Mark Zuckerberg, Bill Gates and many other billionaire entrepreneurs dropped out of college to start a business. Does that mean you should do the same?
“Consider how you feel about the opportunity at hand,” Oisin Hanrahan says. “If the opportunity fits what you really want to do, your long-term values and vision, it can make sense to take time off from school.”
It also helps to have a solid team, a product gaining traction and a waiting list of interested customers. Luckily, Hanrahan had all three when he decided to quit Harvard Business School in mid-2012 to launch Handybook, an online portal that matches pre-qualified home professionals with consumers who need help around the house.
Hanrahan has yet to regret his decision to drop out. He and co-founder (and former Harvard roommate) Umang Dua are operating a 9-person company out of a Midtown Manhattan office with more than $2 million in venture funding. And though he's only 29 years old, Handybook isn’t even Hanrahan’s first venture into the world of entrepreneurship.
From Cardboard Salesman to Tech Entrepreneur
Growing up in Dublin, Ireland, Hanrahan took a year off after high school to gain work experience. “I sold cardboard packaging for a small Irish business and ended up earning a fair amount of money,” he says.
He went on to enroll at Trinity College in Dublin. While there, he traveled to Eastern Europe, using the money he had earned selling cardboard to buy and renovate dated apartment units for around $10,000 each. He flipped several apartments before graduating in 2006 with a degree in economics and moving to London to work for a venture capital firm.
Soon after that, he and a friend started an online political platform where media outlets could retrieve election-related syndicated data. The platform took off and was eventually purchased.
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Dirty Apartment Sparks Business Idea
Hanrahan’s short-lived Harvard career started in September 2011. He moved into a flat with two friends and before long, his apartment looked less like a serene living environment and more “like a bomb site,” he says. “We had to get a cleaner but found it really difficult to find good people.” This frustration sparked the idea for Handybook.
In 2012, Hanrahan and Dua found Summer@Highland, an incubator designed for student-run startups and were given $18,000, office space for a few months and mentorship from seasoned entrepreneurs.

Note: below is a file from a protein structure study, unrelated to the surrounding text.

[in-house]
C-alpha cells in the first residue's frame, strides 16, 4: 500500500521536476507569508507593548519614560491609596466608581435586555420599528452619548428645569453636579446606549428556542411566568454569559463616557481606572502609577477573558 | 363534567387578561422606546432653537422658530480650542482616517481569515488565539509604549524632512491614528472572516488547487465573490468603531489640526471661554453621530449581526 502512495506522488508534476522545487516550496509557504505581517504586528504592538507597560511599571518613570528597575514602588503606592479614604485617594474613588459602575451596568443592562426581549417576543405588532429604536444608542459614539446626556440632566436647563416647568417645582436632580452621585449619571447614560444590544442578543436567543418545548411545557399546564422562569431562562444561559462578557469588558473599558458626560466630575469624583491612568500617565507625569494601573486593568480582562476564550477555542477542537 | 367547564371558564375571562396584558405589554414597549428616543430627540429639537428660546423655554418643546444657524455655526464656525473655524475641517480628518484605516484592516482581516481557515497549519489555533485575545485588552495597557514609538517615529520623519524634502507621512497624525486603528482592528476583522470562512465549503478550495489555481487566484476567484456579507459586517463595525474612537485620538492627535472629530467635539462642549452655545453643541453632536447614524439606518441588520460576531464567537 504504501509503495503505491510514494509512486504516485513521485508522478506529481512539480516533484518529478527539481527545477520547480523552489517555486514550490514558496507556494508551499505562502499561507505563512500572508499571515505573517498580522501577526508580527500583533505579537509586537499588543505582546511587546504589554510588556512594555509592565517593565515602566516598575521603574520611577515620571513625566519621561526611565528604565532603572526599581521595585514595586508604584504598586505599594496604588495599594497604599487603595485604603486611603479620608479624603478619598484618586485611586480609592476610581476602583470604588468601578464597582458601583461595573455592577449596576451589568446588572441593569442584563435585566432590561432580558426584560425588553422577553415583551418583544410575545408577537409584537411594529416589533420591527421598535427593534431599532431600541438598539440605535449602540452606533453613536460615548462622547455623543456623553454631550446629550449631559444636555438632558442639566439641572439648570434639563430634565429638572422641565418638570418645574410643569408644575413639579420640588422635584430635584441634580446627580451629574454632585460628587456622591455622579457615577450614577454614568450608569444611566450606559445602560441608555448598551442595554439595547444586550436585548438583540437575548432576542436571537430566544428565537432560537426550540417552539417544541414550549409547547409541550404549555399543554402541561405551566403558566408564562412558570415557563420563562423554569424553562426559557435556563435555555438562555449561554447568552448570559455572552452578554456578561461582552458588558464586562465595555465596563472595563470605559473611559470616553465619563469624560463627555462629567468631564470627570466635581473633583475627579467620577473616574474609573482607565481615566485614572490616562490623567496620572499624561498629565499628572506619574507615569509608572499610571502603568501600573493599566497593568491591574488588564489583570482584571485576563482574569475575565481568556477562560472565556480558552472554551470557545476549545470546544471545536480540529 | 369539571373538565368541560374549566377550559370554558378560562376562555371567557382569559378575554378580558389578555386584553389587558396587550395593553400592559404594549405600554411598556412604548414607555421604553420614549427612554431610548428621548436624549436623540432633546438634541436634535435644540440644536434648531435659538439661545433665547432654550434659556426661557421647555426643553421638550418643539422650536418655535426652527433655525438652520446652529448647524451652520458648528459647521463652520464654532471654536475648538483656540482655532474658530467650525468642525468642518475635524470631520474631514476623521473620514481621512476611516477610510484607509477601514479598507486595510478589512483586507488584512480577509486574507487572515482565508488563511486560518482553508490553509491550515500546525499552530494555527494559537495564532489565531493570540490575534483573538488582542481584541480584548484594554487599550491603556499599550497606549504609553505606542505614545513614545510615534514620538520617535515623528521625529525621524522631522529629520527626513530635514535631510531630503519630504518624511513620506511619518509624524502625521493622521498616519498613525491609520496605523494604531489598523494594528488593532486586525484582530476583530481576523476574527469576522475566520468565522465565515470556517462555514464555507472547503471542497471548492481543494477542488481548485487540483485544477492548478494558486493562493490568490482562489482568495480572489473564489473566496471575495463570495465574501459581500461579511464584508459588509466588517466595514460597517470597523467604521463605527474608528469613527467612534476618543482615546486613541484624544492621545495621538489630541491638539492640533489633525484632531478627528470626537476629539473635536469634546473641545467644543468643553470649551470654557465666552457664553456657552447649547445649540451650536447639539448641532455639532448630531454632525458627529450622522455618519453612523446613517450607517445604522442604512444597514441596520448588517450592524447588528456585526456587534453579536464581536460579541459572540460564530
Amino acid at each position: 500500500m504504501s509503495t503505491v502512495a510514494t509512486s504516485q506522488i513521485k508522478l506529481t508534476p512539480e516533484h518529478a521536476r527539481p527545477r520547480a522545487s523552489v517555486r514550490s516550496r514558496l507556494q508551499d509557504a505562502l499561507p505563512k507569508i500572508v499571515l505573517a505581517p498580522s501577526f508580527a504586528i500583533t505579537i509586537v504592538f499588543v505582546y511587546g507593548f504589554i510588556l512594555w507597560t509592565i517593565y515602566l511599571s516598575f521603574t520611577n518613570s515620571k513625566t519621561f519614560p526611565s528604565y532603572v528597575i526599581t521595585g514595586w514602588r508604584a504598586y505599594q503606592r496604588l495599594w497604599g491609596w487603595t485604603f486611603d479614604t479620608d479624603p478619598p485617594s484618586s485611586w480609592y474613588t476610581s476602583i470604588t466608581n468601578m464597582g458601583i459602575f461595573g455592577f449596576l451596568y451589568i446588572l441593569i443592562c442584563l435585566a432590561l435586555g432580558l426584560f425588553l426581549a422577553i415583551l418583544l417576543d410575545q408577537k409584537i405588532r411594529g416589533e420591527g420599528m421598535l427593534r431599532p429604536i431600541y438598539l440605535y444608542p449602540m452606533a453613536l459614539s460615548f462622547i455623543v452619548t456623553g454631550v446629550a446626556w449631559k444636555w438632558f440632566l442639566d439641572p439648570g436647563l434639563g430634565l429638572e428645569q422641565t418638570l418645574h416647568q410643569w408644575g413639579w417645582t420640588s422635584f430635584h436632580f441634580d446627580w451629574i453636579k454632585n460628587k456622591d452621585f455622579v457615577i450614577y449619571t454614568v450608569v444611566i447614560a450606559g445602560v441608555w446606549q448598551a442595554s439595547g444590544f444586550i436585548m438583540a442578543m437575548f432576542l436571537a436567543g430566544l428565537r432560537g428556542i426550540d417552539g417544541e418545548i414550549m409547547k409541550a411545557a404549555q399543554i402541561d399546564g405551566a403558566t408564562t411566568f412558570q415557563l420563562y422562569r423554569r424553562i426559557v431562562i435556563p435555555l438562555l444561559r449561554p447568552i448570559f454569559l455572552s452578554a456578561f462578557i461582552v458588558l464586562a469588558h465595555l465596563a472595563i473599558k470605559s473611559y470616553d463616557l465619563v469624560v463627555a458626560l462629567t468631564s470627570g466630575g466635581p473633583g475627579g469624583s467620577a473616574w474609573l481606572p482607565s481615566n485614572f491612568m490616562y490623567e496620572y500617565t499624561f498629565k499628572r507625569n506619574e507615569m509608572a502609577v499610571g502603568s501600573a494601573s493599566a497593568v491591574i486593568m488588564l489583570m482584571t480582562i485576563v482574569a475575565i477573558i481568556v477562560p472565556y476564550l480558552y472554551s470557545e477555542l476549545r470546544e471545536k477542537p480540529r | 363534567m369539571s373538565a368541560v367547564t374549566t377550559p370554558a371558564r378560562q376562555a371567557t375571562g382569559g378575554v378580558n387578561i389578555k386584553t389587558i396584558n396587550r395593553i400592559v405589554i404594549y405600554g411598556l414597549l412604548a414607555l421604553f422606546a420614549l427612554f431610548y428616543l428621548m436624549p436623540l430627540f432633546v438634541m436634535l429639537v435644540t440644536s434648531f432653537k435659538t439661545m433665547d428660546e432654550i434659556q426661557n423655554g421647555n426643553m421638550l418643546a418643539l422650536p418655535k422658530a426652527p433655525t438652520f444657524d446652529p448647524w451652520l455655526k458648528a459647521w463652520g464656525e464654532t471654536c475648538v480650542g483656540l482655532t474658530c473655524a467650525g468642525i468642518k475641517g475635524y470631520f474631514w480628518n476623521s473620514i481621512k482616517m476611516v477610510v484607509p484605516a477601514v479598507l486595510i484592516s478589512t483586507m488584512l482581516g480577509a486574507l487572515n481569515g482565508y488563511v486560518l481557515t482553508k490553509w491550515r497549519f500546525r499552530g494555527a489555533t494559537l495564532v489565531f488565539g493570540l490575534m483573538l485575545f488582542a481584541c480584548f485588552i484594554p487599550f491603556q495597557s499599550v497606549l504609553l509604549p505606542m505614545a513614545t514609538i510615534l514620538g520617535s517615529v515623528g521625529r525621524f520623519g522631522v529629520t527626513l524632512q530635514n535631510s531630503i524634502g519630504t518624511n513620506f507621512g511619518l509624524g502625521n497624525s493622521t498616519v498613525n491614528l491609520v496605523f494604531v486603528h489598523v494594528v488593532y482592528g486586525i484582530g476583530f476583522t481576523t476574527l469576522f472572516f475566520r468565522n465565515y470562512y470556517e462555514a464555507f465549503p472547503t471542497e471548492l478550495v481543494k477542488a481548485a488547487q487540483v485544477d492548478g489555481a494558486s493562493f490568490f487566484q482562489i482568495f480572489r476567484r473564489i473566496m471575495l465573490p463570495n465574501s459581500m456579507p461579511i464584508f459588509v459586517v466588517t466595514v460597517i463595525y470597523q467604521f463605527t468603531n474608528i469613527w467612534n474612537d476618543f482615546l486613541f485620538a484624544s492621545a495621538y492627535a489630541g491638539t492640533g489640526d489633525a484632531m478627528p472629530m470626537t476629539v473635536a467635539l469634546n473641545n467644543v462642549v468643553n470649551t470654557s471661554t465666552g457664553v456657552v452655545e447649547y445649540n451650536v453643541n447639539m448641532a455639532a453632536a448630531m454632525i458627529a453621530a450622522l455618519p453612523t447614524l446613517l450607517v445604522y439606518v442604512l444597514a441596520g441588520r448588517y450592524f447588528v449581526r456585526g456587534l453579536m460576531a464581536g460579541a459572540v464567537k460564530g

By the end of the summer, Handybook was attracting the interest of serious investors. The team closed a $2 million round in September and in November moved to New York City.
Fighting Off Competitors
On the surface, it looks like Handybook is in the same space as other personal assistant-style sites such as OhSoWe and TaskRabbit. But as Hanrahan explains, his company is carving out an entirely different niche. “With Angie’s List, TaskRabbit and others, everything is done through a request for proposal process,” he says. “The customer has to select the right provider, make sure they are insured, etc. With Handybook, we insure all of our professionals. They are real professionals, not just people who clean on the weekends.”
The Handybook user experience goes something like this: Log onto the site, type in your zip code, select the type of service needed and desired time frame. Once entered, Handybook confirms (usually within 30 to 60 seconds) a professional to do the job. “We communicate in realtime with service providers through push notifications,” he says.
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To date, Handybook has service professionals in New York, Boston and San Francisco. Each provider is carefully screened through a reference check, in-person interview and background check. While this process can be time consuming, Hanrahan maintains that the time is worth it. “Our model works because we find it worthwhile to validate a person’s credentials,” he says. “We are also finding that good providers are a great channel to other good providers.”
Rapid growth is on the horizon for Handybook, Hanrahan says. The company plans to expand with 15 more categories (carpentry, electrical, window cleaning, etc.), and more cities.
“We think the opportunity here is absolutely massive,” Hanrahan says. “We want to change the way people buy services. The more I get into this industry, the more I believe that there will be an Amazon-style model for purchasing home services in the next few years. We want to be at the forefront of that trend.”
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Katie Morell is an independent journalist based in San Francisco. She regularly contributes to Hemispheres, USA Today, Consumers Digest, Destination Weddings & Honeymoons, Crain’s Chicago Business and others.